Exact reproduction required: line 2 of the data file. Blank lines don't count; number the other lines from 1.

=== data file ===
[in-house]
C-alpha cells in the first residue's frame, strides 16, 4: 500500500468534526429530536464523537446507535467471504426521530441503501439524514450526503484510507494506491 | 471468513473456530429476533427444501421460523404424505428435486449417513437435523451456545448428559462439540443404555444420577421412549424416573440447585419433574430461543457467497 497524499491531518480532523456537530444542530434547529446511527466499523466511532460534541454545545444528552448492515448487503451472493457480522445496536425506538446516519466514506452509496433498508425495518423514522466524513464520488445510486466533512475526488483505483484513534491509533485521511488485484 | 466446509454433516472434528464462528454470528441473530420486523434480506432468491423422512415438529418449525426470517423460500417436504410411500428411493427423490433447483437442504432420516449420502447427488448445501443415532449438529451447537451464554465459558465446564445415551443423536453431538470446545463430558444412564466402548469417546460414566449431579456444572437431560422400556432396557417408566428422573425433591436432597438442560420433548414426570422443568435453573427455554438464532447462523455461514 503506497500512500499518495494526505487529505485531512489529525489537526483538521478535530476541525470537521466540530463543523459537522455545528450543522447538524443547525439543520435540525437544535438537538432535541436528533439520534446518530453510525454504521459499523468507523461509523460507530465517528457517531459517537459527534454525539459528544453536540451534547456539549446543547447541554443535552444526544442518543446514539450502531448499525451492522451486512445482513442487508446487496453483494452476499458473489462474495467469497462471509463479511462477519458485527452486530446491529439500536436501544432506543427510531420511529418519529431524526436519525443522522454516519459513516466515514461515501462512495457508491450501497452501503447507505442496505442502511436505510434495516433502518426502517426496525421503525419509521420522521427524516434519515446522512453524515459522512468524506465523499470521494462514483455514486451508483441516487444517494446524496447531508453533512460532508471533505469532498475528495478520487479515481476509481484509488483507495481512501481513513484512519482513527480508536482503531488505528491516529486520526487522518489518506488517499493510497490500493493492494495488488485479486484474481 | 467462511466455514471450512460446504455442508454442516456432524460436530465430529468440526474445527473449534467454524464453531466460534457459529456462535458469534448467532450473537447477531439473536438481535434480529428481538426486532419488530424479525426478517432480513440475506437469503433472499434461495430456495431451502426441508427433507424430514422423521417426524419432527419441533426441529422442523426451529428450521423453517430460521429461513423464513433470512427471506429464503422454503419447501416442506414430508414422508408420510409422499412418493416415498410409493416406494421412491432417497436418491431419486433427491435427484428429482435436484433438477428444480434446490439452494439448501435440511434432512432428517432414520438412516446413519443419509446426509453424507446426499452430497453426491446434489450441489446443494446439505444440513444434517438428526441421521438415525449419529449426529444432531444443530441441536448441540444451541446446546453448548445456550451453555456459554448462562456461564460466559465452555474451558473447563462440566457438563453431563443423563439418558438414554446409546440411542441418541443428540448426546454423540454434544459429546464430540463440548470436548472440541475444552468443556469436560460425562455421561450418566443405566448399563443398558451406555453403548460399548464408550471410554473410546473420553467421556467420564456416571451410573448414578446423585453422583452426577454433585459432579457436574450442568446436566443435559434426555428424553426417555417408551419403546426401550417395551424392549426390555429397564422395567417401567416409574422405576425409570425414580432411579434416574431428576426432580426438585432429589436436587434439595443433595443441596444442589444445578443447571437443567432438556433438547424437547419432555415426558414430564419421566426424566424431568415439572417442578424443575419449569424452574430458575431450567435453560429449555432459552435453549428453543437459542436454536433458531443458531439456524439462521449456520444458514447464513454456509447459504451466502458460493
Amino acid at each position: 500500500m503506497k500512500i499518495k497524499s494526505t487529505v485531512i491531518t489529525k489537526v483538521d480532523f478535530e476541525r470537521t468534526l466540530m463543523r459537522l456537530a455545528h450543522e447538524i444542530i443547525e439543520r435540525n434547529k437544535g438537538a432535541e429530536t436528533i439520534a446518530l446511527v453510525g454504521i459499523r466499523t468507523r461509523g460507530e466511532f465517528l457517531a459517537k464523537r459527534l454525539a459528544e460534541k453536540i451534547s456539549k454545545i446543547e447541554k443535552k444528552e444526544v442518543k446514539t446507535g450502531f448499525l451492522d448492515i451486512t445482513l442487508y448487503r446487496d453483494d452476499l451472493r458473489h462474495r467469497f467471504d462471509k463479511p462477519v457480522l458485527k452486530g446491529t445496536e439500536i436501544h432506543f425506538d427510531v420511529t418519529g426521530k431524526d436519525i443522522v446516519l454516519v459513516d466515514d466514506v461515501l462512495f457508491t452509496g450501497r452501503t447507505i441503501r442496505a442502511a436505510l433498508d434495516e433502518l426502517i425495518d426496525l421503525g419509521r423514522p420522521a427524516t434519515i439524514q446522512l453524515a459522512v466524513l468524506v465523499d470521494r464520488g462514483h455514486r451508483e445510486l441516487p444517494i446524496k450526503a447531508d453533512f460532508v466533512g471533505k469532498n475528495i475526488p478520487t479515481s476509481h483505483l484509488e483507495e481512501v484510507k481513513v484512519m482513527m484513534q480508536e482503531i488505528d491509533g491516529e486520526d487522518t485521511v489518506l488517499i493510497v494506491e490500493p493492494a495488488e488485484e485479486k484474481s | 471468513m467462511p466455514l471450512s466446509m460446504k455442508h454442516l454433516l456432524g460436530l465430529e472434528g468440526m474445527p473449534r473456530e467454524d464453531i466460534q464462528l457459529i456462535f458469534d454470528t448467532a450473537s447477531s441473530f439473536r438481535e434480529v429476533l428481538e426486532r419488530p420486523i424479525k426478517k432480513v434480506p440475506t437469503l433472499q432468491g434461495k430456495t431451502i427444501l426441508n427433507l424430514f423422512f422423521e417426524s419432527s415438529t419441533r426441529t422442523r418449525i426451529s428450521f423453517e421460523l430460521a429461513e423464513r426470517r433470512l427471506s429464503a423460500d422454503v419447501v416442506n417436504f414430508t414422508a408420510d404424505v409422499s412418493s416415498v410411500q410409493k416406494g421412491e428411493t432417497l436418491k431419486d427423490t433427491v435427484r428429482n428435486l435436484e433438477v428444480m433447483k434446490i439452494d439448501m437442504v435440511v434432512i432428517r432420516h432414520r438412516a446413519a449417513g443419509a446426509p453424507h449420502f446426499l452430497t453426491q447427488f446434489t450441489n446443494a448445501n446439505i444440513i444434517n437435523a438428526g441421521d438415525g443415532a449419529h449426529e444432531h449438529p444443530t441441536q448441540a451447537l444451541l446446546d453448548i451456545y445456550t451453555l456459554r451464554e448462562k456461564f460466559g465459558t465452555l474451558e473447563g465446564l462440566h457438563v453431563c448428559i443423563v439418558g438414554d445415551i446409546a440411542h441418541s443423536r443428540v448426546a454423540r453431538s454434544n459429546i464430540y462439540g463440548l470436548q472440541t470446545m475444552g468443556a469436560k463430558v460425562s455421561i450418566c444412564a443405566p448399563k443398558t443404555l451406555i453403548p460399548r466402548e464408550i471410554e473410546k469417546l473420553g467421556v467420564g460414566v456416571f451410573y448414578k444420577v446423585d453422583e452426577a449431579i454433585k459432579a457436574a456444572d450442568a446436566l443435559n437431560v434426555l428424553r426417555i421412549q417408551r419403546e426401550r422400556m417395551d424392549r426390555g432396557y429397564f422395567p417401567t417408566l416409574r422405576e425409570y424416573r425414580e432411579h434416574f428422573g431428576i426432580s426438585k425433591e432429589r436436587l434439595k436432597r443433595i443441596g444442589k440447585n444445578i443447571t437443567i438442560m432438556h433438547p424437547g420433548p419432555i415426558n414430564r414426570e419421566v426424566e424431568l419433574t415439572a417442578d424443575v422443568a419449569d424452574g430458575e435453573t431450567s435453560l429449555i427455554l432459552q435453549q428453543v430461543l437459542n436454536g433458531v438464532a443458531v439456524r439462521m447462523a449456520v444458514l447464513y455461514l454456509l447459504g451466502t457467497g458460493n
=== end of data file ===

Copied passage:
C-alpha cells in the first residue's frame, strides 16, 4: 500500500468534526429530536464523537446507535467471504426521530441503501439524514450526503484510507494506491 | 471468513473456530429476533427444501421460523404424505428435486449417513437435523451456545448428559462439540443404555444420577421412549424416573440447585419433574430461543457467497 497524499491531518480532523456537530444542530434547529446511527466499523466511532460534541454545545444528552448492515448487503451472493457480522445496536425506538446516519466514506452509496433498508425495518423514522466524513464520488445510486466533512475526488483505483484513534491509533485521511488485484 | 466446509454433516472434528464462528454470528441473530420486523434480506432468491423422512415438529418449525426470517423460500417436504410411500428411493427423490433447483437442504432420516449420502447427488448445501443415532449438529451447537451464554465459558465446564445415551443423536453431538470446545463430558444412564466402548469417546460414566449431579456444572437431560422400556432396557417408566428422573425433591436432597438442560420433548414426570422443568435453573427455554438464532447462523455461514 503506497500512500499518495494526505487529505485531512489529525489537526483538521478535530476541525470537521466540530463543523459537522455545528450543522447538524443547525439543520435540525437544535438537538432535541436528533439520534446518530453510525454504521459499523468507523461509523460507530465517528457517531459517537459527534454525539459528544453536540451534547456539549446543547447541554443535552444526544442518543446514539450502531448499525451492522451486512445482513442487508446487496453483494452476499458473489462474495467469497462471509463479511462477519458485527452486530446491529439500536436501544432506543427510531420511529418519529431524526436519525443522522454516519459513516466515514461515501462512495457508491450501497452501503447507505442496505442502511436505510434495516433502518426502517426496525421503525419509521420522521427524516434519515446522512453524515459522512468524506465523499470521494462514483455514486451508483441516487444517494446524496447531508453533512460532508471533505469532498475528495478520487479515481476509481484509488483507495481512501481513513484512519482513527480508536482503531488505528491516529486520526487522518489518506488517499493510497490500493493492494495488488485479486484474481 | 467462511466455514471450512460446504455442508454442516456432524460436530465430529468440526474445527473449534467454524464453531466460534457459529456462535458469534448467532450473537447477531439473536438481535434480529428481538426486532419488530424479525426478517432480513440475506437469503433472499434461495430456495431451502426441508427433507424430514422423521417426524419432527419441533426441529422442523426451529428450521423453517430460521429461513423464513433470512427471506429464503422454503419447501416442506414430508414422508408420510409422499412418493416415498410409493416406494421412491432417497436418491431419486433427491435427484428429482435436484433438477428444480434446490439452494439448501435440511434432512432428517432414520438412516446413519443419509446426509453424507446426499452430497453426491446434489450441489446443494446439505444440513444434517438428526441421521438415525449419529449426529444432531444443530441441536448441540444451541446446546453448548445456550451453555456459554448462562456461564460466559465452555474451558473447563462440566457438563453431563443423563439418558438414554446409546440411542441418541443428540448426546454423540454434544459429546464430540463440548470436548472440541475444552468443556469436560460425562455421561450418566443405566448399563443398558451406555453403548460399548464408550471410554473410546473420553467421556467420564456416571451410573448414578446423585453422583452426577454433585459432579457436574450442568446436566443435559434426555428424553426417555417408551419403546426401550417395551424392549426390555429397564422395567417401567416409574422405576425409570425414580432411579434416574431428576426432580426438585432429589436436587434439595443433595443441596444442589444445578443447571437443567432438556433438547424437547419432555415426558414430564419421566426424566424431568415439572417442578424443575419449569424452574430458575431450567435453560429449555432459552435453549428453543437459542436454536433458531443458531439456524439462521449456520444458514447464513454456509447459504451466502458460493